Give Me a Hug
Kissed my first guy tonight, a convict, and at my neighborhood bar in Brooklyn. So why the hell did I have to ask him if the Giants won? Seemed an innocent enough question at the time. The game had just ended. “You’re asking me?” he says. “You’re asking me if the Giants won?” He looked up at the TV over our heads. “I lost $60,000 on that game, and they had the ball five yards from the endzone when the clock ran out.” Actually, I could see the Giants had the ball three yards from the endzone because Sportscenter was running the play over and over and this poor bastard has to keep watching himself lose 60 large. Couldn’t tear his eyes from the screen. What was no doubt running through his head besides his loss, was he’d only been three yards away from making $80,000. He was drinking and sweating. He was asking waitresses to hug him.
The first thing he said to me though, before I brought up the Giants, was that he nearly “popped me one” after I sat down because he asked me how I was doing and I didn’t answer. Truth was I hadn’t been that interested in conversation, but at this bit of info I smiled real friendly and said, “I didn’t hear you. I’m a little bit deaf.” That’s when I asked him if the Giants won because I figured I’d better say something. He was a big guy, a good six inches taller than me, and he slid off his stool to hug more waitresses. Well, before long he came back over and flexed his bicep and said “feel my muscle” (it was pretty big), and he told me he was 31 and had just served 5 years in prison and muttermutter something about his mother and her mortgage or muttermutter maybe he could kill this guy or he’d have to pay him back 60,000 dollars is a lot of money. Yup, I say. He was a pretty good-looking fellow (though he looked older than 31) and seemed almost nice in a weird way and he had muscular arms alright. But when he hugged one of the waitresses a little too long I figured it was time to knock back the rest of my Guinness and slip off. Since he was between me and the door I reached out to shake his hand as I passed (figured it was a good idea) and he pulled me into him and said “give me a hug” and I’m like “okay,” but he held onto me different than I expected, like I was a mooring. And I wondered where he would end up after this night, after the water pulled him away.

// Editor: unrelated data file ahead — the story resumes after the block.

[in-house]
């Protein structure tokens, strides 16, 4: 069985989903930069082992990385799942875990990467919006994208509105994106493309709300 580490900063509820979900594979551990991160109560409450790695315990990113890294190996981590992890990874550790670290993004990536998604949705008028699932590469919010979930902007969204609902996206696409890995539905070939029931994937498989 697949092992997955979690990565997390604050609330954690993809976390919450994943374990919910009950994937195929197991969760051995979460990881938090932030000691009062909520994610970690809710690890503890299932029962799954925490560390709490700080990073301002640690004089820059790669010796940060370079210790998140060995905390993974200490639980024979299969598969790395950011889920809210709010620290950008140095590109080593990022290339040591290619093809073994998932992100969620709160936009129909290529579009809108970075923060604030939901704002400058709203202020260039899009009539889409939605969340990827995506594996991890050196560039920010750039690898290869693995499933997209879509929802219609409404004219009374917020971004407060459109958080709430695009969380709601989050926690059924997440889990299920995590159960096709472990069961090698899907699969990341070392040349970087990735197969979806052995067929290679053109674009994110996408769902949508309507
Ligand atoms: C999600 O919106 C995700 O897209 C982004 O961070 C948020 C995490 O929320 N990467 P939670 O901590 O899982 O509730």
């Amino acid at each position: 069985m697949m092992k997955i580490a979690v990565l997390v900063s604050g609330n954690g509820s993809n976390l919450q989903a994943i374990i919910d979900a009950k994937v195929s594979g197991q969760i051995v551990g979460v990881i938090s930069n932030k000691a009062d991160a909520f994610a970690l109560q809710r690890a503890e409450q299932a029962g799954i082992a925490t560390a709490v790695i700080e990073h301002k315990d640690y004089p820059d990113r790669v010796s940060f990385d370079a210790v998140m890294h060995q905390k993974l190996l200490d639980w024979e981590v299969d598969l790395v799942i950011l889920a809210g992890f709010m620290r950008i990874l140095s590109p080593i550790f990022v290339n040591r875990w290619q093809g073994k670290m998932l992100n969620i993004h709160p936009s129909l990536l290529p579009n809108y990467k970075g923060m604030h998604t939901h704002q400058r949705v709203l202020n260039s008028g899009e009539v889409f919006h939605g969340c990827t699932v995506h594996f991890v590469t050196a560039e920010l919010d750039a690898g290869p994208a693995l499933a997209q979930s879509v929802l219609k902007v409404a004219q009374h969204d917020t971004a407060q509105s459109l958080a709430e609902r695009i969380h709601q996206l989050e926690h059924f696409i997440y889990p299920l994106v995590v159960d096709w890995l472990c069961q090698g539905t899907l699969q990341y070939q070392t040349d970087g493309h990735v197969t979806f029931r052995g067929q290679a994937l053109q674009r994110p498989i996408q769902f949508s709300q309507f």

When he said “give me a kiss” I was hoping it wasn’t supposed to be on the mouth, but he kissed me on my cheek, so I kissed his whiskery cheek back (you know, what the fuck and go with the flow and get out the door), and then he pulled me into him again, his arms wrapped around my shoulders as if I made a difference. He was starting to hurt. He was starting to really feel it. But there was no saving him, and his mood or circumstance would hardly be improving before dawn.
Steve Adams’s creative nonfiction has won a Pushcart Prize and been listed with the Notable Essays in Best American Essays. His short fiction won Glimmer Train’s Short Story Award for New Writers and has been anthologized, and his plays have been produced in New York City. He is a writing coach at www.steveadamswriting.com.
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Image: Rondell Melling